More recently, the Great Depression, the development of the atom bomb, and the Cold War gave rise to postures and facial sets very different from the body language of most Americans under 30 today. Baby Boomers remember in their bones the formal, controlled — even judgmental — expressions and professional presentation of parents who came to adulthood during the Depression and World War II, marking their need to maintain the appearance of order in times of great hardship. Such outward expressions make for a big contrast with the informal, even sloppy appearance, easy smiles, and indifferent hand and facial gestures of Millennials, who no longer perceive their bodies — or their lives — as having the same limitations their elders experienced. In just a couple of generations, we’re already seeing major changes in adaptation to technology, in the role of the physical body in daily life, and in the very consciousness of our culture.

Any use of technology, electronic or not, changes brain structure, whether practicing Beethoven’s “Für Elise” on the piano or shooting baskets on a court. These changes are discernible on scanning instruments and in muscle aches and pains. In both brain and muscles, new structures are created, new connections forged, by real-time, four-dimensional, bodily interaction with the technology of the piano and the ball court.

Pushing buttons on a keyboard synthesizer causes synaptic changes that are going to have their own structure. Say an amateur player uses her reading eye and brain to decode a set of instructions and to select color-coded or word-inscribed buttons to push. It’s the machine making the music. The amateur player is not interpreting with her own fingers and mind the complex phrasings and voicings that express the intentions of the composer’s and musician’s hearts. And, although some argue that this mechanical music has its own virtues, playing a synthesizer involves less nuance, less subtlety of hand and finger coordination, and much less complexity. On a piano, such interpretation expands the neural connections, the consciousness, of the player, whether amateur or professional.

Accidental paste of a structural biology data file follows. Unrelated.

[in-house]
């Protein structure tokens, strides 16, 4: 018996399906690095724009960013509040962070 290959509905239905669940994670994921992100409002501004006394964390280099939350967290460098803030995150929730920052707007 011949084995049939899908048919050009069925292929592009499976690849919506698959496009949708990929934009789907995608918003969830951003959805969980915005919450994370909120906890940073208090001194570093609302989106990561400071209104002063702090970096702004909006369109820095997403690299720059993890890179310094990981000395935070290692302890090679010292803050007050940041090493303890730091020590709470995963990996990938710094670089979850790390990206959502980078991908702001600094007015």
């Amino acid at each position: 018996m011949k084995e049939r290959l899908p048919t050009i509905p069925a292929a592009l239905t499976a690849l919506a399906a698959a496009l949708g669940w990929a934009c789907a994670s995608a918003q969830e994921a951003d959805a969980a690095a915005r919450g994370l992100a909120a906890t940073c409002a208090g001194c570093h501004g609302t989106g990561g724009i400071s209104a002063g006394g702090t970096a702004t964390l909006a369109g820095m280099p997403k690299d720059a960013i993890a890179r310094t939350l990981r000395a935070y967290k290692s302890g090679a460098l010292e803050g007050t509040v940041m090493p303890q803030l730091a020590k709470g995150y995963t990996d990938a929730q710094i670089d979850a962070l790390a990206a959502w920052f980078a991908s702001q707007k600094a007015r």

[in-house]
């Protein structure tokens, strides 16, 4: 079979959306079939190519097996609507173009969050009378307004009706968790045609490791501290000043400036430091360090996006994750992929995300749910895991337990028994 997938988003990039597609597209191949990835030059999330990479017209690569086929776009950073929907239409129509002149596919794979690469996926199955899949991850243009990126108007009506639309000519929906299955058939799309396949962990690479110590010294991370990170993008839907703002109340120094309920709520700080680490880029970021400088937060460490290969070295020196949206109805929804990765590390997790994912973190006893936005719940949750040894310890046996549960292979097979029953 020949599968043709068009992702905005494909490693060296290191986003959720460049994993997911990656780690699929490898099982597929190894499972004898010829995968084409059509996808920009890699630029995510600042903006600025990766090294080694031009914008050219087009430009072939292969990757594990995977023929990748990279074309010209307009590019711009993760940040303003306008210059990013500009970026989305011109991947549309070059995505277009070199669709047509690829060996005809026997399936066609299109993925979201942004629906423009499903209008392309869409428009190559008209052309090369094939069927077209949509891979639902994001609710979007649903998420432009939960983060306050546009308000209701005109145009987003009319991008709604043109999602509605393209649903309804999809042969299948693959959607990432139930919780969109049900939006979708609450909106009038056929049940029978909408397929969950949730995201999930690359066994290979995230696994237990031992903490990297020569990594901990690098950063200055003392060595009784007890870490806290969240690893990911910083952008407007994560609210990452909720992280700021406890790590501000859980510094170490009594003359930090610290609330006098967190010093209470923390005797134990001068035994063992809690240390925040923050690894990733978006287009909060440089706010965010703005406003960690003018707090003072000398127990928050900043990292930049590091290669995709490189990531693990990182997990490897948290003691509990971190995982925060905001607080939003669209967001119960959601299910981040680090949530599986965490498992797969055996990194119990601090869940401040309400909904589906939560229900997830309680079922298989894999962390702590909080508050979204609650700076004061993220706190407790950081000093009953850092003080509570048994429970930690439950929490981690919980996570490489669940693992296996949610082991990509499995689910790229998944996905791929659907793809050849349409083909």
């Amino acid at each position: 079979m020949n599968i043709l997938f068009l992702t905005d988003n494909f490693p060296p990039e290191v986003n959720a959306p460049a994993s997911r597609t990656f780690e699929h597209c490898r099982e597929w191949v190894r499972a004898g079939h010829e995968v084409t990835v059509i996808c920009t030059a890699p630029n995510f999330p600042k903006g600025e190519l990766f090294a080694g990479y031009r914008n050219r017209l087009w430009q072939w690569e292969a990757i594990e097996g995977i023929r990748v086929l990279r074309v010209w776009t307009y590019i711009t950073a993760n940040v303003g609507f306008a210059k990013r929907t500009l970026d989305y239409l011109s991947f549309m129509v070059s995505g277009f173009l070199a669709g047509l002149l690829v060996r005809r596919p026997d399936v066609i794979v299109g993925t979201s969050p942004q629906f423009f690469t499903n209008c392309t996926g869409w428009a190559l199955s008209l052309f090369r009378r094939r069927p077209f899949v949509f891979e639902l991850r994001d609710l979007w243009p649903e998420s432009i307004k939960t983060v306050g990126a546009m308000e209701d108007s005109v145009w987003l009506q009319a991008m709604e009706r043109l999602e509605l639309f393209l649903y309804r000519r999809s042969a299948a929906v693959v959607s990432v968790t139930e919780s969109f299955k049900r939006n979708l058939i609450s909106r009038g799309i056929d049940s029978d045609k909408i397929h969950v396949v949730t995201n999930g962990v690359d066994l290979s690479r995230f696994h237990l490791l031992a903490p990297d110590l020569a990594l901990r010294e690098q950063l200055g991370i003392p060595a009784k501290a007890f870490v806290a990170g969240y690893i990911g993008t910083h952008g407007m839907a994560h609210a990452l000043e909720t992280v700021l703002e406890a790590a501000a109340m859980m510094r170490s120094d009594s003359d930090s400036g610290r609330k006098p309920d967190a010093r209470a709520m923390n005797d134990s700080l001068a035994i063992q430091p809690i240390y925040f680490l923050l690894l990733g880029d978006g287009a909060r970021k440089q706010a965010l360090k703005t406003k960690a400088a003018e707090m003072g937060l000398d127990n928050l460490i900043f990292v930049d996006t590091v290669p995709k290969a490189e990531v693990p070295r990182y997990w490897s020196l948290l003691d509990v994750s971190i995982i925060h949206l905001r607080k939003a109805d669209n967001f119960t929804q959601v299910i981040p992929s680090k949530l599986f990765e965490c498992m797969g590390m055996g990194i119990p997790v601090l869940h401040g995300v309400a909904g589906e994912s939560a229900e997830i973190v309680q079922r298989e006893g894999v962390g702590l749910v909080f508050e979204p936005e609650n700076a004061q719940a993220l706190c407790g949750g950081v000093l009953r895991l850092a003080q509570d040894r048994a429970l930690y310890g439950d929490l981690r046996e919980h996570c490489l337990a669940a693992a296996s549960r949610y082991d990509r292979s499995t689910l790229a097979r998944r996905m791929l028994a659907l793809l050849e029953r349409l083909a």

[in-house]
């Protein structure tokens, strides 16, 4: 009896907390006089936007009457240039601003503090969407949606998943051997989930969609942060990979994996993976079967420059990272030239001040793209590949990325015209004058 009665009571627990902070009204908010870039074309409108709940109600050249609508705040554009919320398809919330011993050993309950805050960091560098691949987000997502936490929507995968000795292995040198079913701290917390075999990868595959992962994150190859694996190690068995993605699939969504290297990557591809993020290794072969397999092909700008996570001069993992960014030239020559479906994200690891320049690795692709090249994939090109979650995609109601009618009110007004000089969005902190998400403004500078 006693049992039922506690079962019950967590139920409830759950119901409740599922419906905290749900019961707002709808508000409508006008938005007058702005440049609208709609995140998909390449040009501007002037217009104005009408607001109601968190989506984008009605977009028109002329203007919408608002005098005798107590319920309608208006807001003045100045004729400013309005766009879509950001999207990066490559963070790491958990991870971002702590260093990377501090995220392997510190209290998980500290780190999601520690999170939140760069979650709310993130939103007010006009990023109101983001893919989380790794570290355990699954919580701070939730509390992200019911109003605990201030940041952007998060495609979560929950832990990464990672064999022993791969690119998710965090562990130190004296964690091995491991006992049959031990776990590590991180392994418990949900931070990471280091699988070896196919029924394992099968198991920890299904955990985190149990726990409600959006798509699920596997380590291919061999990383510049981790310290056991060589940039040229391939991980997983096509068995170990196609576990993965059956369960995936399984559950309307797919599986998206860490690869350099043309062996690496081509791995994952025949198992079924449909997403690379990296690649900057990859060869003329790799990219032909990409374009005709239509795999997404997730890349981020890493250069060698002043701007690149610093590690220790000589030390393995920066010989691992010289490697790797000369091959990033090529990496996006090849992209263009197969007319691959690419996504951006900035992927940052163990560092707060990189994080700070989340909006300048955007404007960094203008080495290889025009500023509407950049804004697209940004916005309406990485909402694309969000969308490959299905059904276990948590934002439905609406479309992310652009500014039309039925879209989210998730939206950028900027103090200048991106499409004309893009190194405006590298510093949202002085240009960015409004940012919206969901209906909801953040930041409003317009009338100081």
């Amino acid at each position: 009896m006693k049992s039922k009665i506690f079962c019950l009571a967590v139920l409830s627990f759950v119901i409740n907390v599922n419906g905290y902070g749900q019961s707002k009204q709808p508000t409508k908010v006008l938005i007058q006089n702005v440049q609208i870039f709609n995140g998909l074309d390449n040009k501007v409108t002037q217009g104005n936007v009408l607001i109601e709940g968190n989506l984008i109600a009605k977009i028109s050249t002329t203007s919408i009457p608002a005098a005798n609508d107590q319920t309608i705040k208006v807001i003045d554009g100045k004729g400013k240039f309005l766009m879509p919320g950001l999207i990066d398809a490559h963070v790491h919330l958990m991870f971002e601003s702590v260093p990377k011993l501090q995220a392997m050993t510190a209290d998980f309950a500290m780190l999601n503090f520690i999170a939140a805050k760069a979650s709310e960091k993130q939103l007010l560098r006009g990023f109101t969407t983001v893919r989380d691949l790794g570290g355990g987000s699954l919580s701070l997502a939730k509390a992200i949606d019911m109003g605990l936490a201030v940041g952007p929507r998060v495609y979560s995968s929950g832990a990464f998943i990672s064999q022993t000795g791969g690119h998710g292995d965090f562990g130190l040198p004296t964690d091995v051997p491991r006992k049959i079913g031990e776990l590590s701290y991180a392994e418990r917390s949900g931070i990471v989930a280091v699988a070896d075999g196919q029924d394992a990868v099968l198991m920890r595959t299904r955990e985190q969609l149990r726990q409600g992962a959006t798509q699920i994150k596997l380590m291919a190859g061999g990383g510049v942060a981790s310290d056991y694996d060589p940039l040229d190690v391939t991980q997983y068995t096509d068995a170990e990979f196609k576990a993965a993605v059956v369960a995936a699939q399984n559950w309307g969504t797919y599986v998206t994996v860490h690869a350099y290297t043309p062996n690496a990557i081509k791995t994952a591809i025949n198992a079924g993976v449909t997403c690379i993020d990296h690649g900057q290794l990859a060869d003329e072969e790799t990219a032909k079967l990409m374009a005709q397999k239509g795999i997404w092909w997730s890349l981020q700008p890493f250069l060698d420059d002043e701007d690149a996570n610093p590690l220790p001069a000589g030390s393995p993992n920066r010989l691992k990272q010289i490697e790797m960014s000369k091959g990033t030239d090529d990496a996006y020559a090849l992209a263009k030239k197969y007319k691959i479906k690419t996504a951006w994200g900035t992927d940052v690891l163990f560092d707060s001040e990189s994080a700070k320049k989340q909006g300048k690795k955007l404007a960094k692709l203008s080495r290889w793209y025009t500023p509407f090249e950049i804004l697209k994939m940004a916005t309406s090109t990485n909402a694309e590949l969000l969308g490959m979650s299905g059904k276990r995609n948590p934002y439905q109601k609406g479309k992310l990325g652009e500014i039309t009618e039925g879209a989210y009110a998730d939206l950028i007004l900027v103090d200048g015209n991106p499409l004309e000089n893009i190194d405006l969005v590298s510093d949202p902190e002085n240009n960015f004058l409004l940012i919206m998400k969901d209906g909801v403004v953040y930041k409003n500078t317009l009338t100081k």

In the same way, playing Wii games as virtual sports does get our muscles moving. But a player serious about basketball proficiency requires the feel of the ball in the hands, the actual swish of the ball through the net. Through interaction between the body and the technology of ball and basket, neurons make necessary new connections among brain, eyes, ears, muscles, and nerves. These connections expand consciousness in ways dimensionally different from the effects of pushing buttons and focusing on screens. To stare at a screen and pretend to throw a ball is quite different from doing so in reality, where constant minute distractions in space and time and inconsistencies in balance, weight and mass require that the human player must negotiate continuous infinite adjustments. It’s this negotiation that results in real-time proficiency. Remember that line about “10,000 hours of practice” being the baseline of proficiency in any endeavor? Ten thousand hours of Wii games will give you proficiency in — Wii games.